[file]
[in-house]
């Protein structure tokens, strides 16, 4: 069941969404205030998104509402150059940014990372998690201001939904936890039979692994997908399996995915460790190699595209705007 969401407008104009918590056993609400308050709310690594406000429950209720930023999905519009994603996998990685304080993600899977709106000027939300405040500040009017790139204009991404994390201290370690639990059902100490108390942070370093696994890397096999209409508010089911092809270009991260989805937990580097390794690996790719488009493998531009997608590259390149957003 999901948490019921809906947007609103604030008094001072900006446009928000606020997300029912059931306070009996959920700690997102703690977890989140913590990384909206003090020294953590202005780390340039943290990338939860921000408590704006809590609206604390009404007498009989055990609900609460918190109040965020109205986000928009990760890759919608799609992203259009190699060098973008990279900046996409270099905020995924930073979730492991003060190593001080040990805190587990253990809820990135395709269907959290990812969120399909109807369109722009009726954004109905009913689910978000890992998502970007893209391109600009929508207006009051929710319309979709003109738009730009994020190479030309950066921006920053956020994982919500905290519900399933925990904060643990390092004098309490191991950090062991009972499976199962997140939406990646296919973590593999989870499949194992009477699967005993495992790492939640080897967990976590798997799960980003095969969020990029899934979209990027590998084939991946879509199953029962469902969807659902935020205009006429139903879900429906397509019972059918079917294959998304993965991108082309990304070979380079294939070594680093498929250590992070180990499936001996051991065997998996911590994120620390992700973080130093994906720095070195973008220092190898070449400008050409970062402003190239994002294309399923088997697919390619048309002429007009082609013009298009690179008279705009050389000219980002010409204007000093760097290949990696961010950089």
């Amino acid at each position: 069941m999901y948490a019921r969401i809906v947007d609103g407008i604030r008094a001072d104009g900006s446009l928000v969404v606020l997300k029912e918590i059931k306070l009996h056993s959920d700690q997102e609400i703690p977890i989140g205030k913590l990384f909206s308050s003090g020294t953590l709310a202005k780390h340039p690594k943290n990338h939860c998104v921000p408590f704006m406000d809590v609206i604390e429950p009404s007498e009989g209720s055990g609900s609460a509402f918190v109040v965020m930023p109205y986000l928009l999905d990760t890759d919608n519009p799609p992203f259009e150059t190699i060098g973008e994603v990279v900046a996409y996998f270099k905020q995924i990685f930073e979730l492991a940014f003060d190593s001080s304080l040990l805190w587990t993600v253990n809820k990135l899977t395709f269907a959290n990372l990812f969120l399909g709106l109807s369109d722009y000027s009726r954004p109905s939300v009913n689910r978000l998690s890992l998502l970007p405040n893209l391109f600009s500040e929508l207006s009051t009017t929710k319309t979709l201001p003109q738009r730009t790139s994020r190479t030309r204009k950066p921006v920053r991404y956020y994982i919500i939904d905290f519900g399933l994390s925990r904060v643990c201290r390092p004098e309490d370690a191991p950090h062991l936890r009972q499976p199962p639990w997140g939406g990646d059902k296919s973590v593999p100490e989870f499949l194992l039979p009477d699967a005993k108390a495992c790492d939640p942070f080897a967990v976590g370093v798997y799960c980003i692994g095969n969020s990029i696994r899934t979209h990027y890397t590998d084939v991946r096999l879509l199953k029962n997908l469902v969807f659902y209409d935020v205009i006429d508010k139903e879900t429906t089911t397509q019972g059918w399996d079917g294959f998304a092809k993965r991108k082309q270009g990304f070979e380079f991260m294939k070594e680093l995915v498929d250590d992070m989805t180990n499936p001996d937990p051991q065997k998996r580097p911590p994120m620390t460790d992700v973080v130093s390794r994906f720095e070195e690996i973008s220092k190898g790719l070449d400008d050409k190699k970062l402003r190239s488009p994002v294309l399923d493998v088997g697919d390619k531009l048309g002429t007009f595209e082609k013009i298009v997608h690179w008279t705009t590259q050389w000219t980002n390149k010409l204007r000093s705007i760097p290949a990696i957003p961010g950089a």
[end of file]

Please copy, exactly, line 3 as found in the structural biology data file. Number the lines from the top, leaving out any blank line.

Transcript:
């Amino acid at each position: 069941m999901y948490a019921r969401i809906v947007d609103g407008i604030r008094a001072d104009g900006s446009l928000v969404v606020l997300k029912e918590i059931k306070l009996h056993s959920d700690q997102e609400i703690p977890i989140g205030k913590l990384f909206s308050s003090g020294t953590l709310a202005k780390h340039p690594k943290n990338h939860c998104v921000p408590f704006m406000d809590v609206i604390e429950p009404s007498e009989g209720s055990g609900s609460a509402f918190v109040v965020m930023p109205y986000l928009l999905d990760t890759d919608n519009p799609p992203f259009e150059t190699i060098g973008e994603v990279v900046a996409y996998f270099k905020q995924i990685f930073e979730l492991a940014f003060d190593s001080s304080l040990l805190w587990t993600v253990n809820k990135l899977t395709f269907a959290n990372l990812f969120l399909g709106l109807s369109d722009y000027s009726r954004p109905s939300v009913n689910r978000l998690s890992l998502l970007p405040n893209l391109f600009s500040e929508l207006s009051t009017t929710k319309t979709l201001p003109q738009r730009t790139s994020r190479t030309r204009k950066p921006v920053r991404y956020y994982i919500i939904d905290f519900g399933l994390s925990r904060v643990c201290r390092p004098e309490d370690a191991p950090h062991l936890r009972q499976p199962p639990w997140g939406g990646d059902k296919s973590v593999p100490e989870f499949l194992l039979p009477d699967a005993k108390a495992c790492d939640p942070f080897a967990v976590g370093v798997y799960c980003i692994g095969n969020s990029i696994r899934t979209h990027y890397t590998d084939v991946r096999l879509l199953k029962n997908l469902v969807f659902y209409d935020v205009i006429d508010k139903e879900t429906t089911t397509q019972g059918w399996d079917g294959f998304a092809k993965r991108k082309q270009g990304f070979e380079f991260m294939k070594e680093l995915v498929d250590d992070m989805t180990n499936p001996d937990p051991q065997k998996r580097p911590p994120m620390t460790d992700v973080v130093s390794r994906f720095e070195e690996i973008s220092k190898g790719l070449d400008d050409k190699k970062l402003r190239s488009p994002v294309l399923d493998v088997g697919d390619k531009l048309g002429t007009f595209e082609k013009i298009v997608h690179w008279t705009t590259q050389w000219t980002n390149k010409l204007r000093s705007i760097p290949a990696i957003p961010g950089a």